Economist with a difference

Print edition : May 25, 2018

Ashok Mitra (sitting) with Sitaram Yechury and former West Bengal Chief Minister Buddhadeb Bhattacharjee, at the golden jubilee celebrations of the Bengali weekly 'Deshhitaishee' in Kolkata on August 2012. Photo: SUSHANTA PATRONOBISH

The broad perspective within which Ashok Mitra saw questions of pricing, terms of trade and income distribution will always remain both powerful and relevant.

ASHOK MITRA wrote insightfully on so many different subjects in his columns and articles that his specific and very significant contribution to economics is often lost sight of. I am talking here not about his contribution to practical issues of the day such as Centre-State relations, land redistribution, or the devolution of resources to panchayats; these no doubt were crucial, but my focus here is on his contribution to the body of economic theory proper.

This contribution is contained in two outstanding books: The Share of Wages in National Income, which was based on his PhD thesis written under the supervision of Jan Tinbergen, the renowned Dutch economist and the first recipient of the Nobel Prize in Economics, and Terms of Trade and Class Relations, which he wrote on a fellowship from the Indian Council of Social Science Research in the early 1970s after resigning from the Indira Gandhi government in protest against the semi-fascist terror being let loose on the Left in West Bengal.

The latter book, which took over many insights of the former, visualised the economy as a site where different social classes were engaged in a struggle over distributive shares, with each trying to shift the terms of trade in its own favour. “Terms of trade” here did not just mean the inter-sectoral terms of trade, which typically refer to the relative prices between agriculture and industry; they rather meant something more comprehensive, namely, the inter- class terms of trade, i.e. the relative “effective price” (inclusive of all net subsidies) which any particular class charges for the commodity that it supplies on the market, of which inter- sectoral terms of trade in the usual sense are only a component part.

This struggle over distributive shares does not merely relate to pricing-behaviour in the narrow sense, i.e. to the issue of how oligopolists collude to fix prices. In fact, Ashok Mitra’s criticism of the theory of distribution propounded by the renowned Polish Marxist economist Michal Kalecki, which had been the core of his PhD thesis and his first book, had dwelt precisely on this point.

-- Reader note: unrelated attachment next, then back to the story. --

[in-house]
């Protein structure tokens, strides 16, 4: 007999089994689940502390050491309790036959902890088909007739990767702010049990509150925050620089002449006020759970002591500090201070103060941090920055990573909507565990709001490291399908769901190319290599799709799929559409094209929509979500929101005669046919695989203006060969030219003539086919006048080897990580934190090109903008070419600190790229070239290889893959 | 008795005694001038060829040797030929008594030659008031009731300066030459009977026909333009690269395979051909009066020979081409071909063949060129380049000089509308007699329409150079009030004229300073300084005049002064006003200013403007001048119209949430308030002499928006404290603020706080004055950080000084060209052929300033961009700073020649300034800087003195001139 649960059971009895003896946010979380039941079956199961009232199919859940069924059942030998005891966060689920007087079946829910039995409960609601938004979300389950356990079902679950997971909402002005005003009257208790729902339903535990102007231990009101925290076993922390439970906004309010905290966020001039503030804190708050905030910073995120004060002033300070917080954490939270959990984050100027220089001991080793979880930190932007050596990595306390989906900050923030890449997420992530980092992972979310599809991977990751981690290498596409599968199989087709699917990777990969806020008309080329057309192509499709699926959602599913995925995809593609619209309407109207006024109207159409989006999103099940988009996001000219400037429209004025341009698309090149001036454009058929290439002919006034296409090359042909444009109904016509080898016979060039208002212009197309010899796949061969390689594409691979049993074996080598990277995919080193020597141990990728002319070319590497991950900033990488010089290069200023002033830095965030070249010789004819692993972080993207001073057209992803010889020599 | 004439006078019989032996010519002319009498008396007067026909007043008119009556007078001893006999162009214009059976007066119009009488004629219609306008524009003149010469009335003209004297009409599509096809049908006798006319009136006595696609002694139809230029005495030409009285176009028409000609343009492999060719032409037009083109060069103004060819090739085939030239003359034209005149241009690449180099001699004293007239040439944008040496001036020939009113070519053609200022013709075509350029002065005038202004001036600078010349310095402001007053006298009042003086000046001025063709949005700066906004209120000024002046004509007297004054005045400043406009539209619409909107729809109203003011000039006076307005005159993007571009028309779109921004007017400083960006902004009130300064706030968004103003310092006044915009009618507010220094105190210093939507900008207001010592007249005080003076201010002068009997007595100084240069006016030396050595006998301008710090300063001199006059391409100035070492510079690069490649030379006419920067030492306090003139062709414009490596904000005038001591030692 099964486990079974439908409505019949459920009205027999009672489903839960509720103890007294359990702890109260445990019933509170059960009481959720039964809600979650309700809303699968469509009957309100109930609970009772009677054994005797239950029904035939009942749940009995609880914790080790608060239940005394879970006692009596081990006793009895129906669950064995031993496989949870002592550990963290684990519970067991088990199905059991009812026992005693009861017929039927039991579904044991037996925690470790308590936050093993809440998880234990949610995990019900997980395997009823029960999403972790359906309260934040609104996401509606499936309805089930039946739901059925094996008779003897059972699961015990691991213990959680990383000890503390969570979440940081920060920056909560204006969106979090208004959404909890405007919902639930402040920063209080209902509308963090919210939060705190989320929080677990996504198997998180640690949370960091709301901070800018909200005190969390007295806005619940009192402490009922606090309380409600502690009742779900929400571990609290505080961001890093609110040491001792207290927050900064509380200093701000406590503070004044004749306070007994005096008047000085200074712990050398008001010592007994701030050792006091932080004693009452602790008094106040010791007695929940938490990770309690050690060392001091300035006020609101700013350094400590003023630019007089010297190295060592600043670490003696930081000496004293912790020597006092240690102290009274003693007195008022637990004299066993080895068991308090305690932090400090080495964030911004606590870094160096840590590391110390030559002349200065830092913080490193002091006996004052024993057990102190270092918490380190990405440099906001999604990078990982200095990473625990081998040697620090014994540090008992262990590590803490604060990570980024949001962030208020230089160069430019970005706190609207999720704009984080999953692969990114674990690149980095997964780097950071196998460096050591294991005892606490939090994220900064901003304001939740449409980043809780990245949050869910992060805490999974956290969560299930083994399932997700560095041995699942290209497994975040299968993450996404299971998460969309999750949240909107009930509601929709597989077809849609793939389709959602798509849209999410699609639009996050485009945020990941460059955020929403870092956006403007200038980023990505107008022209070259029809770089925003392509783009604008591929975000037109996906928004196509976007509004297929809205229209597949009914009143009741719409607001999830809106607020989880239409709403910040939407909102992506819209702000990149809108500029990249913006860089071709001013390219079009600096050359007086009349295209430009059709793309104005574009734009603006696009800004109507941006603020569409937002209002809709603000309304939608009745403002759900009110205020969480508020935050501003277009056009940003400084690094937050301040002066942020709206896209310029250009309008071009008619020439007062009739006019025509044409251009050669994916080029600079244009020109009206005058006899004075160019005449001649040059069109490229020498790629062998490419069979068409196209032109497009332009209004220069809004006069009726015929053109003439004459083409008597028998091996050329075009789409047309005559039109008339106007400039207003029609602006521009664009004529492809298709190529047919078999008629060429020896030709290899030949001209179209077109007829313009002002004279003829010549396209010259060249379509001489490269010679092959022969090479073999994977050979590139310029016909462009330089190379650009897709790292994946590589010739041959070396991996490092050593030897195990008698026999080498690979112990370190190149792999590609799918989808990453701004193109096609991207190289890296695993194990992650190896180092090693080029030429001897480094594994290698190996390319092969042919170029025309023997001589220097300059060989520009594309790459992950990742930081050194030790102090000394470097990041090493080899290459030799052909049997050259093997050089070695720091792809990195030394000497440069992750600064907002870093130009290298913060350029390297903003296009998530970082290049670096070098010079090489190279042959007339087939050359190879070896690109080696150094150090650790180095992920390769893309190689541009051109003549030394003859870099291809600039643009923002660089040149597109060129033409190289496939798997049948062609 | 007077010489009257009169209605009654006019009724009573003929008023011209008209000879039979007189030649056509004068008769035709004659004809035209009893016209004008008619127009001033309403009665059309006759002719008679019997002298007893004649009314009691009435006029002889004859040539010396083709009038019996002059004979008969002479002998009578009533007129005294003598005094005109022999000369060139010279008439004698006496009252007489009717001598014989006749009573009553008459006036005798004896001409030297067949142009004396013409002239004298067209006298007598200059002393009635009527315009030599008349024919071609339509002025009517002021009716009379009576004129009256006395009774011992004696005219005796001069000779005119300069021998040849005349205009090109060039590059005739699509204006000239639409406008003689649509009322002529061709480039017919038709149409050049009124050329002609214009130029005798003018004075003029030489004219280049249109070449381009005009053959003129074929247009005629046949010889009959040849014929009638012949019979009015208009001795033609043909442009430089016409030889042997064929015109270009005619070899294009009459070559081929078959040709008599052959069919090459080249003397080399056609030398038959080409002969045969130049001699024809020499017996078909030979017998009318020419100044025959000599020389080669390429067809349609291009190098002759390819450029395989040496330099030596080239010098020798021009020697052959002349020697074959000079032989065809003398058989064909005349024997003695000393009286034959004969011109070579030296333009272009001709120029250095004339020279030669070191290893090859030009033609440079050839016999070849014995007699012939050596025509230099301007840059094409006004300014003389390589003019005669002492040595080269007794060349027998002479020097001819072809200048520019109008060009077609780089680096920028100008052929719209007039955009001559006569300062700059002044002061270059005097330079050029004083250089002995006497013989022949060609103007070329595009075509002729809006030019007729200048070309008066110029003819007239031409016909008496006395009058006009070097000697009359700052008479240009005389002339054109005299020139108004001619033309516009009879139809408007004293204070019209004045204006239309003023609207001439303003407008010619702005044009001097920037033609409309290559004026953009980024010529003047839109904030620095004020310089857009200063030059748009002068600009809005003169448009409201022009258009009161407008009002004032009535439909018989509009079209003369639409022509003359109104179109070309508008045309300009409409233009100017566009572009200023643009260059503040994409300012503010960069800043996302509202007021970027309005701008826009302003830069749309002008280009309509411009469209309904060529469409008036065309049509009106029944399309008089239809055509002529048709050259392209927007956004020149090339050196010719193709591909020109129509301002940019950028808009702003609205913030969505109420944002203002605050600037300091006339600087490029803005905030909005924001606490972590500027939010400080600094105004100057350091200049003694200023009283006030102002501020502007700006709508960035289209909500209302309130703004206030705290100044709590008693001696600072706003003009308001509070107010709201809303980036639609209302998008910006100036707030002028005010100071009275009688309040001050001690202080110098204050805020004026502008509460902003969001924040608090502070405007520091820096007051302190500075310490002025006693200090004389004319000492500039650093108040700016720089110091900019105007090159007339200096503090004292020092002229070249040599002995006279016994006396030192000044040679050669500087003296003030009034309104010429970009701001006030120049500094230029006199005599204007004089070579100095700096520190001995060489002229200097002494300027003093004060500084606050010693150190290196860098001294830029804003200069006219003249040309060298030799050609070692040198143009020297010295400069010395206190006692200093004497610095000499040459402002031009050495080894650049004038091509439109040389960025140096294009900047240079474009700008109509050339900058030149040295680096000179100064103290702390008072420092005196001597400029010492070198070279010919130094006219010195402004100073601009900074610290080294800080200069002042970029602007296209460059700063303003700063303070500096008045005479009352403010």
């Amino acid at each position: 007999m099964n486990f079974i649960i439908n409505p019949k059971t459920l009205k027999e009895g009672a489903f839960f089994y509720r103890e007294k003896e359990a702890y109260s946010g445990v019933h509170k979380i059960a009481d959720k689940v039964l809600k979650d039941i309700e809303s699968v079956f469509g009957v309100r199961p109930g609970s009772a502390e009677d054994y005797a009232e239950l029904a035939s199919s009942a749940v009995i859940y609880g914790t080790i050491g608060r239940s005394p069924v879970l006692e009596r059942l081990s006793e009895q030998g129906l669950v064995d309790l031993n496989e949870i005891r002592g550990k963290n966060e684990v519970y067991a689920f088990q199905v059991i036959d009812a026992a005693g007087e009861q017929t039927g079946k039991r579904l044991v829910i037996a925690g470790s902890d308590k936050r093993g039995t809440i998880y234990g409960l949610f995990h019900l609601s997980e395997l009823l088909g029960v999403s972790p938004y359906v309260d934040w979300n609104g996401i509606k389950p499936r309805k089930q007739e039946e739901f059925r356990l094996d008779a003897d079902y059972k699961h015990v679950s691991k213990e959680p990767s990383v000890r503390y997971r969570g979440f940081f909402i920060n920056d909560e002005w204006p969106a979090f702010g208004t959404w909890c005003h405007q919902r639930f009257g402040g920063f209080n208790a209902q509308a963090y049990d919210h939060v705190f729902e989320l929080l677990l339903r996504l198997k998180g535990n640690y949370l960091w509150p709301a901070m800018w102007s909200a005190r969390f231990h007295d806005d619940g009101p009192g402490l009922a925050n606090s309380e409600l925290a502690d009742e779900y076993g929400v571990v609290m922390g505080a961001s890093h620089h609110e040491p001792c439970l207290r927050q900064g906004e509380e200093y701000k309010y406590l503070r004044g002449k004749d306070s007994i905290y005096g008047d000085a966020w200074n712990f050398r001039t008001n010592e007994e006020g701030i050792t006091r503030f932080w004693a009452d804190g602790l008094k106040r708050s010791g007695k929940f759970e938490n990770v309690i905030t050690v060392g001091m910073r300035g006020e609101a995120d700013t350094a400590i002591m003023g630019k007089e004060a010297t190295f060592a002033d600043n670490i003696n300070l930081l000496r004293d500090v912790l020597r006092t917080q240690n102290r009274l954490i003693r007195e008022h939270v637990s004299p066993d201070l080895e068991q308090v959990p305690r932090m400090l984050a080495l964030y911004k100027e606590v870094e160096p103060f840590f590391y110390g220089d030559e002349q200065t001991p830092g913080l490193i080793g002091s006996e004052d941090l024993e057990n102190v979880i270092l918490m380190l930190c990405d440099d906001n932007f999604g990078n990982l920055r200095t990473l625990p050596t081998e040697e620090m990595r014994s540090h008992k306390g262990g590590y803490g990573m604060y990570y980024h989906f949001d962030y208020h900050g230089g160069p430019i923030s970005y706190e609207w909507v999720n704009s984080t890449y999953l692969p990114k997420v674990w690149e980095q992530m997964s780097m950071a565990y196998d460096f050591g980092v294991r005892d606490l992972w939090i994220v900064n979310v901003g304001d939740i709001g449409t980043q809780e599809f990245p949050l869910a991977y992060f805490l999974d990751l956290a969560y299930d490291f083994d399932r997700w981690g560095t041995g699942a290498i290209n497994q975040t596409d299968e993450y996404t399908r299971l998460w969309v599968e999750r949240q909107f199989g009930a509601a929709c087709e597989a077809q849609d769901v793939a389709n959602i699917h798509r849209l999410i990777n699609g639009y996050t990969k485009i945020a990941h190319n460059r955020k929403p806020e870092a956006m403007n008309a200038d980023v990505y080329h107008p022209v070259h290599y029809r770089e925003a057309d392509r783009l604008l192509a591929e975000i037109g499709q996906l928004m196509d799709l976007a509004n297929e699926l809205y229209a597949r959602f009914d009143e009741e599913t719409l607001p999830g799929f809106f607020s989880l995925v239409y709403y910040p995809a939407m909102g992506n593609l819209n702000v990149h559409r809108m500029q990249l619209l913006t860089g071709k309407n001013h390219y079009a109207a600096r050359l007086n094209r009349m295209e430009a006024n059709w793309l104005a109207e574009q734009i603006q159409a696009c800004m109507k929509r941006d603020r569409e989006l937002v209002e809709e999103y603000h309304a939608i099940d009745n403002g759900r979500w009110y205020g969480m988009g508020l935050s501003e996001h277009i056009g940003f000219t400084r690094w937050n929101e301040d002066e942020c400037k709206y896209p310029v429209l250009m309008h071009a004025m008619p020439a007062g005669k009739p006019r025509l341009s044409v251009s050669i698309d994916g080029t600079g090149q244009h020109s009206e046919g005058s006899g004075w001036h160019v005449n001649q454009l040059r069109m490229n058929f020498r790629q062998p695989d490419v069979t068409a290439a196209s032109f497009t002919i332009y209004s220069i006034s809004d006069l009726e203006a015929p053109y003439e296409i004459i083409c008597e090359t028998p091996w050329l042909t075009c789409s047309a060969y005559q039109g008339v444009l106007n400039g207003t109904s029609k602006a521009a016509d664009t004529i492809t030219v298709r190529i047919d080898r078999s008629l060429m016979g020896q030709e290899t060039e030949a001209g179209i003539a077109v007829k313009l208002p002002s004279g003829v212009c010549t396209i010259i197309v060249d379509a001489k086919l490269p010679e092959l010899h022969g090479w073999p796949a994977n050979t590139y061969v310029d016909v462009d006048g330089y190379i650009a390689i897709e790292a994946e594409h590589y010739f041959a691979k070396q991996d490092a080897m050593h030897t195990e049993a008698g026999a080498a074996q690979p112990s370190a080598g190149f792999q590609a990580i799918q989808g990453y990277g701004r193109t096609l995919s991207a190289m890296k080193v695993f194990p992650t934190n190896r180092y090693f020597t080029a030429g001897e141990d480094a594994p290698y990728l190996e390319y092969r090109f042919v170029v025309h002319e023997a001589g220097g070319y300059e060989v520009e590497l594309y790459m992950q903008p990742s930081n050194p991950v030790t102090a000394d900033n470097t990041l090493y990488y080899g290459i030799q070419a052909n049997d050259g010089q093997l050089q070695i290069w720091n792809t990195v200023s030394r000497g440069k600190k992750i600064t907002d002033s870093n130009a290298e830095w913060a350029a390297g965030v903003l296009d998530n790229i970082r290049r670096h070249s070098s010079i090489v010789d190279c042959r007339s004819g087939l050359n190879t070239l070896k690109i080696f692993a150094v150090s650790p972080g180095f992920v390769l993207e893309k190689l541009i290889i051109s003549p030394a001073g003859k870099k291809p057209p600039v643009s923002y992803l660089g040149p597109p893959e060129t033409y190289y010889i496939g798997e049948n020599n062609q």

Kalecki had argued that oligopolists usually colluded explicitly or implicitly to charge a price which was a certain mark-up over the unit prime cost of the commodity they produce. In such a case, however, a 10 per cent increase in the money wage rate, which would give rise to a 10 per cent increase in the unit prime cost, would be “passed on” as a 10 per cent increase in the final good price. And if this happened over the economy as a whole, then the real wage rate would remain unchanged.

Since the original 10 per cent increase in the money wage rate had come about because of trade union action by the workers (otherwise capitalists would not voluntarily increase wages), this meant that trade union action was ineffective in raising the real wage and hence the share of workers. But if such was the case, then why was there so much opposition on the part of capitalists to the existence of trade unions?

One answer to this which Kalecki himself had given, and which would be generally accepted, is that in addition to workers and capitalists there are a whole lot of unorganised primary commodity producers whose products are also used as inputs in the capitalist sector. Trade union action can succeed in raising real wages at their expense, not consciously of course but through the working of oligopoly pricing. In the above example if unit raw material costs and unit wage cost are in the ratio of 50:50 to start with, then a 10 per cent rise in money wages increases the unit prime cost by only 5 per cent. And if this is passed on as a 5 per cent price increase, then the workers’ real wages increase, but not at the expense of the capitalists.